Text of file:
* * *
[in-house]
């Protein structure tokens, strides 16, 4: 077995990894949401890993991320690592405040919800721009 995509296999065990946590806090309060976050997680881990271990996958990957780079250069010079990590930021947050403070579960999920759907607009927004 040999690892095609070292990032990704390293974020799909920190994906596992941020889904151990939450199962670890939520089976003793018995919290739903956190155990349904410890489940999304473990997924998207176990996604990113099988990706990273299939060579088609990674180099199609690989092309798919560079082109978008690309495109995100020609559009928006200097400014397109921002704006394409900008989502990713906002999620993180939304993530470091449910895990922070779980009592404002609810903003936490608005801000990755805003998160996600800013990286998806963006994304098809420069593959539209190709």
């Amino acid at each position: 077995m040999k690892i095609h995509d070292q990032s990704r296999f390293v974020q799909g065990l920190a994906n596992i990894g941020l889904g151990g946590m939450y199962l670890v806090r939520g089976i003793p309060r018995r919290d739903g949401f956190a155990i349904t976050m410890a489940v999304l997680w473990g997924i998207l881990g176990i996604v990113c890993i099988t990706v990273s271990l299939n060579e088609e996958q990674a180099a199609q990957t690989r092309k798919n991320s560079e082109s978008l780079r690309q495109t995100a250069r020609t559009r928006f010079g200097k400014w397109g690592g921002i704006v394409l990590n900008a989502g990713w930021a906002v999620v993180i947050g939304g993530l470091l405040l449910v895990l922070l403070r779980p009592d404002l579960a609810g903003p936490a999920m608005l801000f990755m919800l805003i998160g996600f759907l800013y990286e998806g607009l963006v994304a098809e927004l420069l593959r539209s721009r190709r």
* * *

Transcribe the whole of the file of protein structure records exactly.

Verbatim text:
[in-house]
């Protein structure tokens, strides 16, 4: 077995990894949401890993991320690592405040919800721009 995509296999065990946590806090309060976050997680881990271990996958990957780079250069010079990590930021947050403070579960999920759907607009927004 040999690892095609070292990032990704390293974020799909920190994906596992941020889904151990939450199962670890939520089976003793018995919290739903956190155990349904410890489940999304473990997924998207176990996604990113099988990706990273299939060579088609990674180099199609690989092309798919560079082109978008690309495109995100020609559009928006200097400014397109921002704006394409900008989502990713906002999620993180939304993530470091449910895990922070779980009592404002609810903003936490608005801000990755805003998160996600800013990286998806963006994304098809420069593959539209190709």
């Amino acid at each position: 077995m040999k690892i095609h995509d070292q990032s990704r296999f390293v974020q799909g065990l920190a994906n596992i990894g941020l889904g151990g946590m939450y199962l670890v806090r939520g089976i003793p309060r018995r919290d739903g949401f956190a155990i349904t976050m410890a489940v999304l997680w473990g997924i998207l881990g176990i996604v990113c890993i099988t990706v990273s271990l299939n060579e088609e996958q990674a180099a199609q990957t690989r092309k798919n991320s560079e082109s978008l780079r690309q495109t995100a250069r020609t559009r928006f010079g200097k400014w397109g690592g921002i704006v394409l990590n900008a989502g990713w930021a906002v999620v993180i947050g939304g993530l470091l405040l449910v895990l922070l403070r779980p009592d404002l579960a609810g903003p936490a999920m608005l801000f990755m919800l805003i998160g996600f759907l800013y990286e998806g607009l963006v994304a098809e927004l420069l593959r539209s721009r190709r």